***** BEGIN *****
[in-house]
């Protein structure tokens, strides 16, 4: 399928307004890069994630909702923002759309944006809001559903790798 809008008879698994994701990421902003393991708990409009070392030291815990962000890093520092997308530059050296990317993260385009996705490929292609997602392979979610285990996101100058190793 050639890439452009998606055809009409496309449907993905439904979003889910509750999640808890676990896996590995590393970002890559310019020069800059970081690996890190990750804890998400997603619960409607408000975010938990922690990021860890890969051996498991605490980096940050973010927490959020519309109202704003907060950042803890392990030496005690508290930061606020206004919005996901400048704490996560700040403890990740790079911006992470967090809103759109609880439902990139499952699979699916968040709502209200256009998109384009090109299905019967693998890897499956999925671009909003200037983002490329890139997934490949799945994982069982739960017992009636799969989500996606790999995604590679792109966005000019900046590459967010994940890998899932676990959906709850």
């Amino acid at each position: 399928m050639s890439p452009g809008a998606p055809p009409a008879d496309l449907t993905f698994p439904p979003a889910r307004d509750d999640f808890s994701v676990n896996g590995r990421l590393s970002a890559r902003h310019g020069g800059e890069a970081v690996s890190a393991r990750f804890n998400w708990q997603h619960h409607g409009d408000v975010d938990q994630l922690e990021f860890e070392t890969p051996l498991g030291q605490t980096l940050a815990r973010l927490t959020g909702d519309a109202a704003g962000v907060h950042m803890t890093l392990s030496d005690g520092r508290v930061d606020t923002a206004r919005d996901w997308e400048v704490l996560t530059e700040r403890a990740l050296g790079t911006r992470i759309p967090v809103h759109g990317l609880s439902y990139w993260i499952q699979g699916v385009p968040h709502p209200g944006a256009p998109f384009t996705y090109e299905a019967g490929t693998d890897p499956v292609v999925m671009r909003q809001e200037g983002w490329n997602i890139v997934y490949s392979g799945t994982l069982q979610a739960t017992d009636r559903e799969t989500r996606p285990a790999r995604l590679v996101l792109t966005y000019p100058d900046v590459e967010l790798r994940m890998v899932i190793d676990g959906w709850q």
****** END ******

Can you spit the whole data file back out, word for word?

[in-house]
């Protein structure tokens, strides 16, 4: 399928307004890069994630909702923002759309944006809001559903790798 809008008879698994994701990421902003393991708990409009070392030291815990962000890093520092997308530059050296990317993260385009996705490929292609997602392979979610285990996101100058190793 050639890439452009998606055809009409496309449907993905439904979003889910509750999640808890676990896996590995590393970002890559310019020069800059970081690996890190990750804890998400997603619960409607408000975010938990922690990021860890890969051996498991605490980096940050973010927490959020519309109202704003907060950042803890392990030496005690508290930061606020206004919005996901400048704490996560700040403890990740790079911006992470967090809103759109609880439902990139499952699979699916968040709502209200256009998109384009090109299905019967693998890897499956999925671009909003200037983002490329890139997934490949799945994982069982739960017992009636799969989500996606790999995604590679792109966005000019900046590459967010994940890998899932676990959906709850």
């Amino acid at each position: 399928m050639s890439p452009g809008a998606p055809p009409a008879d496309l449907t993905f698994p439904p979003a889910r307004d509750d999640f808890s994701v676990n896996g590995r990421l590393s970002a890559r902003h310019g020069g800059e890069a970081v690996s890190a393991r990750f804890n998400w708990q997603h619960h409607g409009d408000v975010d938990q994630l922690e990021f860890e070392t890969p051996l498991g030291q605490t980096l940050a815990r973010l927490t959020g909702d519309a109202a704003g962000v907060h950042m803890t890093l392990s030496d005690g520092r508290v930061d606020t923002a206004r919005d996901w997308e400048v704490l996560t530059e700040r403890a990740l050296g790079t911006r992470i759309p967090v809103h759109g990317l609880s439902y990139w993260i499952q699979g699916v385009p968040h709502p209200g944006a256009p998109f384009t996705y090109e299905a019967g490929t693998d890897p499956v292609v999925m671009r909003q809001e200037g983002w490329n997602i890139v997934y490949s392979g799945t994982l069982q979610a739960t017992d009636r559903e799969t989500r996606p285990a790999r995604l590679v996101l792109t966005y000019p100058d900046v590459e967010l790798r994940m890998v899932i190793d676990g959906w709850q």